The massive smartphone recall is apparently a hot button issue

Fiat Chrysler Automobiles (FCA) just can’t seem to catch a break lately. Rumor has it that negotiations between FCA and Samsung Electronics over the sale of Magneti Marelli have halted as Samsung scrambles to fix issues with its Galaxy Note 7 smartphone, once again obstructing FCA’s plans to reduce its debt and raise some much needed capital.

That’s the latest from Automotive News, which cites unnamed sources familiar with the deal.

Magneti Marelli is an Italian auto parts producer that was founded in 1919 and has been part of Fiat since 1967. Samsung was reportedly on its way to buying some or even all of the company, with some estimates placing the deal at around $3 billion.

However, according to Automotive News, Samsung and FCA have yet to agree on a valuation or even a deal structure for the sale of Magneti Marelli. With Samsung now under fire with a massive recall of one its most important products, it’s looking less likely that a deal between FCA and the tech producer will be found before the end of the year.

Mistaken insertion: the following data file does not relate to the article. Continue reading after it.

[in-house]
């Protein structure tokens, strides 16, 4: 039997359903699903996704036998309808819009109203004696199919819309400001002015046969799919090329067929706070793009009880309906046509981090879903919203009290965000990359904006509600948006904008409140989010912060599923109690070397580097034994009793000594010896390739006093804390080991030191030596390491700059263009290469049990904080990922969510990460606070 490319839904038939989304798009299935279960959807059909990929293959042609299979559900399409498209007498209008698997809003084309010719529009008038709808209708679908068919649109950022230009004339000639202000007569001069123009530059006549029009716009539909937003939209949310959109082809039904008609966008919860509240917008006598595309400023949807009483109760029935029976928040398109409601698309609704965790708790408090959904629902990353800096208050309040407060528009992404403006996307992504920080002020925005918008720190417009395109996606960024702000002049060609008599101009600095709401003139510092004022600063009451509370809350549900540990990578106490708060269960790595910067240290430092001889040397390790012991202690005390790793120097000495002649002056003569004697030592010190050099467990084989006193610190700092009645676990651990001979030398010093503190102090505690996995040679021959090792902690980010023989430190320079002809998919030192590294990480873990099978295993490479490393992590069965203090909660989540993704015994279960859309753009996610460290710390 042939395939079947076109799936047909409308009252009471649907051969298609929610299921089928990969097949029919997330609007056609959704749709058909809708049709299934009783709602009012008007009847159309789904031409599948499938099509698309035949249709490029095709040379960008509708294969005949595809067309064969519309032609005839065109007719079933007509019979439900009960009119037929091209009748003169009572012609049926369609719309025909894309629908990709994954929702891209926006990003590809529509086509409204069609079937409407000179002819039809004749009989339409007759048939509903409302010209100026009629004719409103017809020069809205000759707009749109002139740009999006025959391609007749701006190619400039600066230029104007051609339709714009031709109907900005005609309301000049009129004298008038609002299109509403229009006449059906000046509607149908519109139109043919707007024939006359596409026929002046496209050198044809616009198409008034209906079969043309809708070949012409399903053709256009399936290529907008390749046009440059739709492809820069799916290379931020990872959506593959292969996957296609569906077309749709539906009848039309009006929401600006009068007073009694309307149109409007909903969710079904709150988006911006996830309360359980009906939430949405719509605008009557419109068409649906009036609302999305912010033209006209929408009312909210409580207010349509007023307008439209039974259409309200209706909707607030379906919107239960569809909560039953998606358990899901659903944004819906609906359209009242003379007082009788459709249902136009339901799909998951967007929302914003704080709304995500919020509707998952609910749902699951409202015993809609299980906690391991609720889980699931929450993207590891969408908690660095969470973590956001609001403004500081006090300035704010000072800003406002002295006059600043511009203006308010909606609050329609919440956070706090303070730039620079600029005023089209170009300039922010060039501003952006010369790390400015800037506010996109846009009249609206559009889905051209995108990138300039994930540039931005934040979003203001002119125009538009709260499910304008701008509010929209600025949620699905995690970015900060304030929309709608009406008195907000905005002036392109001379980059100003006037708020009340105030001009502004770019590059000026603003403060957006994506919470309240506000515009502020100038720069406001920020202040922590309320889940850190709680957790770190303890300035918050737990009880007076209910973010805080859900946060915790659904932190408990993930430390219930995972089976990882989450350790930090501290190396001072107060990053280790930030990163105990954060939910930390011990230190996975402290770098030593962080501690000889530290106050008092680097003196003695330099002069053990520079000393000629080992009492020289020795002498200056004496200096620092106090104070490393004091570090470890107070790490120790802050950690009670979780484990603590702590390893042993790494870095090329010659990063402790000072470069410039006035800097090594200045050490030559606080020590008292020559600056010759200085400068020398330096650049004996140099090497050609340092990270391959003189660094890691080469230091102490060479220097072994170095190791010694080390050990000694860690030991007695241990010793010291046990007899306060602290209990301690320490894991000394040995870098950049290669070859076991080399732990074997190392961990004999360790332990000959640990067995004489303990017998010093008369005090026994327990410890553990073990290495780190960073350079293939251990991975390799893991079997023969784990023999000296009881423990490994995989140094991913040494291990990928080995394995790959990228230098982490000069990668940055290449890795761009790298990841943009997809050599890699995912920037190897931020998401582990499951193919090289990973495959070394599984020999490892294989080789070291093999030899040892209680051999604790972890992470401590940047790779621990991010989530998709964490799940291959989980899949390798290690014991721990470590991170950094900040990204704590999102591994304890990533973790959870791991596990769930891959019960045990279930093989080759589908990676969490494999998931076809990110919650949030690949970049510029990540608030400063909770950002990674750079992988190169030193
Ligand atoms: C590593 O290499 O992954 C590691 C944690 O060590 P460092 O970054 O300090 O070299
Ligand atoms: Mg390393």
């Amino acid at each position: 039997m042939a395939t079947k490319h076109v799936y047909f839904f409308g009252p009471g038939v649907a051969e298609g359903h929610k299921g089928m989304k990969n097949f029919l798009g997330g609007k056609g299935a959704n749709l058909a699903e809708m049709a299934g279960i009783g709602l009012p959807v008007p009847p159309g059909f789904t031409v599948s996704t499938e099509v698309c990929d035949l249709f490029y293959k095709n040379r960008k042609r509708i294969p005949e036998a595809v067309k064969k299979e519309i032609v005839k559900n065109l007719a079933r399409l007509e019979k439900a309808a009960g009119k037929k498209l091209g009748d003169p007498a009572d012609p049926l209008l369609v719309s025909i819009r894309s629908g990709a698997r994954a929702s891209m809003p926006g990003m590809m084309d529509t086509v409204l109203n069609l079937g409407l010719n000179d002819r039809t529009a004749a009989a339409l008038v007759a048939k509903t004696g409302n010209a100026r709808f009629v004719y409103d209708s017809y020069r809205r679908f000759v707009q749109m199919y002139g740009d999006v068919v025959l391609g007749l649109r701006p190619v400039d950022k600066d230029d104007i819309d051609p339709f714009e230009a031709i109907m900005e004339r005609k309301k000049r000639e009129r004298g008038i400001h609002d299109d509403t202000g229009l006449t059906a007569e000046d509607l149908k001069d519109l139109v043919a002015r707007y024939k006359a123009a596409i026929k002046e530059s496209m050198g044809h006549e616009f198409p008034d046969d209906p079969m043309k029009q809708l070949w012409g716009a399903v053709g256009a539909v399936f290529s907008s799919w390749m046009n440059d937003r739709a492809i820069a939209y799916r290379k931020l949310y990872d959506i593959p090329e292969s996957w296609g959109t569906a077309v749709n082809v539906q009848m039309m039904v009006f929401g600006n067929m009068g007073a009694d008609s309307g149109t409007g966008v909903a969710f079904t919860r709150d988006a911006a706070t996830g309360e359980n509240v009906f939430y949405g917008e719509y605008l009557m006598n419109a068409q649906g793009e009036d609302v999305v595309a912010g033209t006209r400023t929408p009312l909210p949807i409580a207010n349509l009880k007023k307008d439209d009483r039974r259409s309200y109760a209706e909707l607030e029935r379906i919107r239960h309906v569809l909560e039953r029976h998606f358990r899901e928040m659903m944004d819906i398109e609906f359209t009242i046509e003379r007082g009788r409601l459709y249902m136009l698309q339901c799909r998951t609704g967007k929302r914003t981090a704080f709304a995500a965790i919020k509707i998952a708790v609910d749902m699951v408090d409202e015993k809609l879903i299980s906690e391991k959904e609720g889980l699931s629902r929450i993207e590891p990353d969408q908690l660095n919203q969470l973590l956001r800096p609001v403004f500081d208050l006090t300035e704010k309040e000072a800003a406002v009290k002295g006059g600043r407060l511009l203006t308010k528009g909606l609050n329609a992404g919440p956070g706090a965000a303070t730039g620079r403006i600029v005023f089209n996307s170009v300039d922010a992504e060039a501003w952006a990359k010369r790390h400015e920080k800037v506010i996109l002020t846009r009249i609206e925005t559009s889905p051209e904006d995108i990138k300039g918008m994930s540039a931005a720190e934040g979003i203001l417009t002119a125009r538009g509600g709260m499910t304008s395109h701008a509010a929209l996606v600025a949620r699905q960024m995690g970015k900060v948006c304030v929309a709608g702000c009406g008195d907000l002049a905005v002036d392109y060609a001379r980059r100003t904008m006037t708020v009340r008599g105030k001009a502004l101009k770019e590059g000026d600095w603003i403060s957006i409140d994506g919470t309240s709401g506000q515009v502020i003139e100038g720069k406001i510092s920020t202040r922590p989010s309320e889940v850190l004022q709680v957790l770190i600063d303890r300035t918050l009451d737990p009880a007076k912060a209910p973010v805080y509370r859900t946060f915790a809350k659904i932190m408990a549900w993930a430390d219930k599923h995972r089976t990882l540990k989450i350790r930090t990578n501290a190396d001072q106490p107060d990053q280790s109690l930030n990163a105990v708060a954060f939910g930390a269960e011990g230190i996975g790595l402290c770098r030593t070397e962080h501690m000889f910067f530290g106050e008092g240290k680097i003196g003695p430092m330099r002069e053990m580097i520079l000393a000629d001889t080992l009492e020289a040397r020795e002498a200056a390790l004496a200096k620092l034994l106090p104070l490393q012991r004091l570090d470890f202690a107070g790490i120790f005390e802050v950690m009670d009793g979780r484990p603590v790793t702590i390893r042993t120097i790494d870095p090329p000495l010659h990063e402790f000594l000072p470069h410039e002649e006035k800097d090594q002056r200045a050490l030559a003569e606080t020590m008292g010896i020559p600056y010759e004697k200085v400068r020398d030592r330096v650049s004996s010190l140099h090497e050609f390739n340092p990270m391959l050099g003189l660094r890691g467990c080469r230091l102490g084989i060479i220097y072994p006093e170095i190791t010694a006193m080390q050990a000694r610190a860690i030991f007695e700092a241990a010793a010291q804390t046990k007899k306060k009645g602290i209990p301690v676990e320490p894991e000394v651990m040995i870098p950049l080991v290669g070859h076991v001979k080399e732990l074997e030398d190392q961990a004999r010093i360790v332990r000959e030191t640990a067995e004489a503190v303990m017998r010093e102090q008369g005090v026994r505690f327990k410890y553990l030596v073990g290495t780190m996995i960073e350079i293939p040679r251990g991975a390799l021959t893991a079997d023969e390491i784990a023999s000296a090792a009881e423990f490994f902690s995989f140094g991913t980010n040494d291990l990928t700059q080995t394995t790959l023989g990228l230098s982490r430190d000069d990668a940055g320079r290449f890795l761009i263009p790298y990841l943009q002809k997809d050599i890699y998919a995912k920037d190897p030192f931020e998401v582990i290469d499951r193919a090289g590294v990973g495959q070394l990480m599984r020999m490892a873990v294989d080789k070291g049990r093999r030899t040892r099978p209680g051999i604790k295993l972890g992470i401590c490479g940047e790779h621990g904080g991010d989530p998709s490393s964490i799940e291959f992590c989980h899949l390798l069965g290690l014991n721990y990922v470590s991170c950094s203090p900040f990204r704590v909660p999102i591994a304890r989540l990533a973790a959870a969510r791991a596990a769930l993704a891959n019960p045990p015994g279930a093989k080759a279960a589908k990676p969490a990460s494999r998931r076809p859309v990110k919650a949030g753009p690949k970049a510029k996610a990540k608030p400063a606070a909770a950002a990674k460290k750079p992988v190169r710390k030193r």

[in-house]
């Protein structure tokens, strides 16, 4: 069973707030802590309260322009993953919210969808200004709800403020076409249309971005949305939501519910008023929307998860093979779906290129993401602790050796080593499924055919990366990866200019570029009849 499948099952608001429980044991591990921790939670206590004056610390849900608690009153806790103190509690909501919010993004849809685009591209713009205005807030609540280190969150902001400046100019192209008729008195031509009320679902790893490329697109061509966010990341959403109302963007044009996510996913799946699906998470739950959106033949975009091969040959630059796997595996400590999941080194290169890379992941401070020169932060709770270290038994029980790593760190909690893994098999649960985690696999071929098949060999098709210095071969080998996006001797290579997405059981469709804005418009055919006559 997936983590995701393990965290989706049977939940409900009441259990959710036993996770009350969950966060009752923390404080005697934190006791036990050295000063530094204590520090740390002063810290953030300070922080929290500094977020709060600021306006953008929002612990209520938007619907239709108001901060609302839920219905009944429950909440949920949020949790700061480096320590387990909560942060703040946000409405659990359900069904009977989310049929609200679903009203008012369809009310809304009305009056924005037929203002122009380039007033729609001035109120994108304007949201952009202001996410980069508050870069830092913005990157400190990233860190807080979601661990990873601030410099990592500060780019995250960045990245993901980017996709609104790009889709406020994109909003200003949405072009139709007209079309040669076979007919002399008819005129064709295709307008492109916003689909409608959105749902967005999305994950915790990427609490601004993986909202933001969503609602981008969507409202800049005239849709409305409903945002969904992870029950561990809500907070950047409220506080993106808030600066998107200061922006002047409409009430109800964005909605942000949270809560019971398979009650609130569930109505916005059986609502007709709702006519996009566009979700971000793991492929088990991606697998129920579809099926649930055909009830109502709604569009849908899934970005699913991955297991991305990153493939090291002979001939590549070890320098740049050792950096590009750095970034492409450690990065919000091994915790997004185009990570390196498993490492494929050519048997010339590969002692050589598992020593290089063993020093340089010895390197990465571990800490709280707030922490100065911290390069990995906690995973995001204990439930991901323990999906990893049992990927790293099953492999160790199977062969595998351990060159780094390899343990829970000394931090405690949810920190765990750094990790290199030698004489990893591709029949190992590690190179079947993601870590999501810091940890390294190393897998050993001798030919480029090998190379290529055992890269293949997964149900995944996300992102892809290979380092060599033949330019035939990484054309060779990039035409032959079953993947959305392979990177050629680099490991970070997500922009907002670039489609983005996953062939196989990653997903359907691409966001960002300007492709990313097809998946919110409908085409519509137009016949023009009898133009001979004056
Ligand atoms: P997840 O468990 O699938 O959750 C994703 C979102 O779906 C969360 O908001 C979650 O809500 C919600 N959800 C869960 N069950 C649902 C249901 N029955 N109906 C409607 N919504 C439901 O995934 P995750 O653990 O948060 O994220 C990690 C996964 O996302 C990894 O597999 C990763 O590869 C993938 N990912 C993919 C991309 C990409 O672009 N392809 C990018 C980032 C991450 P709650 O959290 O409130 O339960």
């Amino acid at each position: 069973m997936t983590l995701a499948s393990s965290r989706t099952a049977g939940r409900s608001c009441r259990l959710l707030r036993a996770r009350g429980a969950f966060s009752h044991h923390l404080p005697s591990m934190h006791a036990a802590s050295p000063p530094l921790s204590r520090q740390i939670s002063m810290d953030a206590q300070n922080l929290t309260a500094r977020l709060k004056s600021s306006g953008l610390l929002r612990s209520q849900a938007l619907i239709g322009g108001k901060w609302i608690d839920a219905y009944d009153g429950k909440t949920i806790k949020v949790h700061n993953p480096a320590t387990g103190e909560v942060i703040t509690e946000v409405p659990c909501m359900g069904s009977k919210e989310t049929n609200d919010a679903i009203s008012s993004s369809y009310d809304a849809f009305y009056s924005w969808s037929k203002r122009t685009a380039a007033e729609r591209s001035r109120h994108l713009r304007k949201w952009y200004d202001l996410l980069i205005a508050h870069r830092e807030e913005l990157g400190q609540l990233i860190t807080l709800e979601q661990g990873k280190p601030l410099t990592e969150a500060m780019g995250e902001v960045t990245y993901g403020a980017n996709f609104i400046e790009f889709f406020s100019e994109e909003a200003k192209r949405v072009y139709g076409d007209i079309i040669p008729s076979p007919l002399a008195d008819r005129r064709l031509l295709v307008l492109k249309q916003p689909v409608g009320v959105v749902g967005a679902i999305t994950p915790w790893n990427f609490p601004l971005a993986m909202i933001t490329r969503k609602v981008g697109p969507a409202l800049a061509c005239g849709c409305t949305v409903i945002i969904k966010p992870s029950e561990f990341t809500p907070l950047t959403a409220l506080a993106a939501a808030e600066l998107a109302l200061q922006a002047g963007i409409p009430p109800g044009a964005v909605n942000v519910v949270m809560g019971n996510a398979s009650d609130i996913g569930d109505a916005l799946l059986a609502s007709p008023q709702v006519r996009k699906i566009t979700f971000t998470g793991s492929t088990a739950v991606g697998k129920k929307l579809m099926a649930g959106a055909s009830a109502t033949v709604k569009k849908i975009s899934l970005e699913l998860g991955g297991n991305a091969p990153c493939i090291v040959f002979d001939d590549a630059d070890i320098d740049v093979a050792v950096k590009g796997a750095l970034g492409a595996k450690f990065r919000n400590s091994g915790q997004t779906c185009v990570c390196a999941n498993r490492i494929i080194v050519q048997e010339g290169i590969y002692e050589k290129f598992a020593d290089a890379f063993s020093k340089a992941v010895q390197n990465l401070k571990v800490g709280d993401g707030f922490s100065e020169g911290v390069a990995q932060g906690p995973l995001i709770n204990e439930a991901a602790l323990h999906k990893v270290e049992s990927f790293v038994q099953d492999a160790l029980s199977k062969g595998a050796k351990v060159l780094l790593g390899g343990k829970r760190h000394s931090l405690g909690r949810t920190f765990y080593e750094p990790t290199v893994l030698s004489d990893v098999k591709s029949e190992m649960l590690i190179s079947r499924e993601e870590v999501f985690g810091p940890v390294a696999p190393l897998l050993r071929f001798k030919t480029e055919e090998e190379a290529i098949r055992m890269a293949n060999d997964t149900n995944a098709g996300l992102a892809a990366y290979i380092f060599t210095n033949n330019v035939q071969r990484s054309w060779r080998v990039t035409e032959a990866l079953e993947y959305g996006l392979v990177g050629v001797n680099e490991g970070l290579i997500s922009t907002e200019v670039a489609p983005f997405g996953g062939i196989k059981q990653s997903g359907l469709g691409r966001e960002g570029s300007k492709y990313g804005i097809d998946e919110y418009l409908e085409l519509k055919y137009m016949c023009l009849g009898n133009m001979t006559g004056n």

Continue reading for the full story.

Why It Matters

In case you were unaware, Samsung has had a few issues with its Galaxy Note 7 smartphone as of late. And by “a few issues,” I mean the phone has a tendency to burst into flames.

Samsung has issued a recall, but it’ll be a while before the beleaguered South Korean technology producer gets it all sorted out. Even after putting the issue behind it, it’s possible Samsung won’t be in a position to venture into auto parts production with a major acquisition like Magneti Marelli.

And that’s bad news for FCA. After publicly failing to find an automotive partner to join forces with, FCA started looking into technology, and earlier this year announced a joint project with Google to explore autonomous driving tech.

Following that up by selling off Magneti Marelli would be a boon for FCA, as it would take a sizable chunk out of the automaker’s considerable debt. But with Samsung now throwing the brakes on the deal, it’s possible FCA will need to shop elsewhere.

Source: Automotive News

Jonathan Lopez
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